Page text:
Their names are Jawhar Nasser Jawhar, 19, and Adam Abd al-Raouf Halabiya, 17. They were once soccer players in the West Bank. Now they are never going to play sports again. Jawhar and Adam were on their way home from a training session in the Faisal al-Husseini Stadium on January 31 when Israeli forces fired upon them as they approached a checkpoint. After being shot repeatedly, they were mauled by checkpoint dogs and then beaten. Ten bullets were put into Jawhar’s feet. Adam took one bullet in each foot. After being transferred from a hospital in Ramallah to King Hussein Medical Center in Amman, they received the news that soccer would no longer be a part of their futures. (Israel’s border patrol maintains that the two young men were about to throw a bomb.)
This is only the latest instance of the targeting of Palestinian soccer players by the Israeli army and security forces. Death, injury or imprisonment has been a reality for several members of the Palestinian national team over the last five years. Just imagine if members of Spain’s top-flight World Cup team had been jailed, shot or killed by another country and imagine the international media outrage that would ensue. Imagine if prospective youth players for Brazil were shot in the feet by the military of another nation. But, tragically, these events along the checkpoints have received little attention on the sports page or beyond.
Photo: The Palestinian national soccer team, a source of pride for many, has been under attack by the Israeli state. (AP Photo/Tara Todras-Whitehill)
The drug-fueled Gelman had fatally stabbed three people in Brooklyn and killed another with a car during a 28-hour rampage when he entered an uptown No. 3 train on Feb. 12, 2011.
Police officers Terrance Howell and Tamara Taylor were part of a massive NYPD manhunt. They were in the operator’s cab, watching the tracks between Penn Station and 42nd Street for any sign of the fugitive. Lozito was seated next to the cab.
In the official NYPD account and Howell’s own affidavit, Howell heroically tackled and subdued the killer. But Lozito tells a different story.
The 42-year-old mixed-martial-arts fan says he watched Gelman approach the cab window, barking: “Let me in!” Gelman even claimed to be a cop, but a dismissive Howell turned away, he says.
Gelman walked off. A straphanger recognizing Gelman tried to alert the cops, but was also rebuffed. A minute later, Gelman returned and set his sights on the 6-foot-2, 270-pound Lozito.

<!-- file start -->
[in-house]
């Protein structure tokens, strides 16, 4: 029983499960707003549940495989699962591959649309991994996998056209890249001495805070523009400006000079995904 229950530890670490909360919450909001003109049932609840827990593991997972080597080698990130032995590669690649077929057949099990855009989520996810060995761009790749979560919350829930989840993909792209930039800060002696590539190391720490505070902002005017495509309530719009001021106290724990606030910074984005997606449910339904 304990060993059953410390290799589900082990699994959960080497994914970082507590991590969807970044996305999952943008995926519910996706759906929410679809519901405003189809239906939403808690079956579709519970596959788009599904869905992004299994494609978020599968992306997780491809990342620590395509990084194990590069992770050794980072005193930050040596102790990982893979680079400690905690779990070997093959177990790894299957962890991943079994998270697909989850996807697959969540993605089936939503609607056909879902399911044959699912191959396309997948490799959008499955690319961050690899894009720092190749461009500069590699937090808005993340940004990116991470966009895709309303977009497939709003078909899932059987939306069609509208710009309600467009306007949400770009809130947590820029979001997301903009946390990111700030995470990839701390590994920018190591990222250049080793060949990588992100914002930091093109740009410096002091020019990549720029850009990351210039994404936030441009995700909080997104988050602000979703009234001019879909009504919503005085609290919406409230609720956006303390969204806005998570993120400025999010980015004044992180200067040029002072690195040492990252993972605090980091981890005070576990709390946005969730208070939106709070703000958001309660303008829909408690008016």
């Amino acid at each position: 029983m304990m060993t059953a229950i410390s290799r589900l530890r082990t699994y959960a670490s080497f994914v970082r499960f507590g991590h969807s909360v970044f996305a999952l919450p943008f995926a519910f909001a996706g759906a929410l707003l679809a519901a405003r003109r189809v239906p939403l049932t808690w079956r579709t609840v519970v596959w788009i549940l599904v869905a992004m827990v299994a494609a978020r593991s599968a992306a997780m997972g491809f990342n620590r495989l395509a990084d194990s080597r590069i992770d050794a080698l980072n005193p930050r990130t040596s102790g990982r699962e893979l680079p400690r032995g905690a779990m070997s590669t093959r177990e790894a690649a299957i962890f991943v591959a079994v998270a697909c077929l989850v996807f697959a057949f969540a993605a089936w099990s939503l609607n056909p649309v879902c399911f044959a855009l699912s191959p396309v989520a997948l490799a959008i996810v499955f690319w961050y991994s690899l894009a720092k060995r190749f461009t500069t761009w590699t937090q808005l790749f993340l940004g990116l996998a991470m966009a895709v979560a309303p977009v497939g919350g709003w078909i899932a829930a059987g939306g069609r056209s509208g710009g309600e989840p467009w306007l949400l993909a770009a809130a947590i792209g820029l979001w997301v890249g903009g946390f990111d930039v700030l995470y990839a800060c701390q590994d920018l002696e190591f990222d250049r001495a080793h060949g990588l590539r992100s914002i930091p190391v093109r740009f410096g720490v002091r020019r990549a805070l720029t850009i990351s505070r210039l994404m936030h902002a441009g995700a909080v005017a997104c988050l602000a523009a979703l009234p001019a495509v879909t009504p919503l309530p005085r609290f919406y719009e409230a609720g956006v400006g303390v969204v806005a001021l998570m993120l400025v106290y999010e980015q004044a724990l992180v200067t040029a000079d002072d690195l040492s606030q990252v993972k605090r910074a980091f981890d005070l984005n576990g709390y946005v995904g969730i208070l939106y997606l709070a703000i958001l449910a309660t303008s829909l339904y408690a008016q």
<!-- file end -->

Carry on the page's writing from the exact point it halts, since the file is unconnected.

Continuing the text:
“You’re going to die,” Gelman announced — then stabbed him in the face.
Lozito leapt from his seat and lunged at the 23-year-old Gelman as the psycho sliced at him.
“Most of my wounds are in the back of my head,” Lozito said. “He got to the back of my head because my left shoulder [was] in his waist.”
In his account, Lozito pinned Gelman to the floor, disarming him. Howell then emerged from the booth, tapping Lozito’s shoulder: “You can get up now,” he said.
“By the time he got there, the dirty work was already done,” Lozito said.
Gelman was convicted in the spree — which left his girlfriend, her mother, his stepfather and a pedestrian dead, and five others injured.
Lozito says a grand-jury member later told him Howell admitted on the stand that he hid during the attack because he thought Gelman had a gun.
An angry Lozito decided to sue the city for negligence, arguing the cops should have recognized Gelman and prevented, or reacted more quickly to, the assault.
The city routinely settles such litigation but is playing hardball with Lozito, insisting his demand for unspecified money damages be tossed because the police had no “special duty” to protect him or any individual on the train that day.
He is currently doing an AmA. I encourage anyone who doesn’t know who the Institute for Justice is to do some research on them. Anytime someone says libertarians don’t care about the poor, refer them to the institute for Justice. They are purely non-profit, they don’t charge their clients, and they sue governments on behalf of people whom cannot afford to in order to knock down legislation that holds the client back from being business owners. They are highly influential and have been involved with many different Supreme Court cases (and won 80%).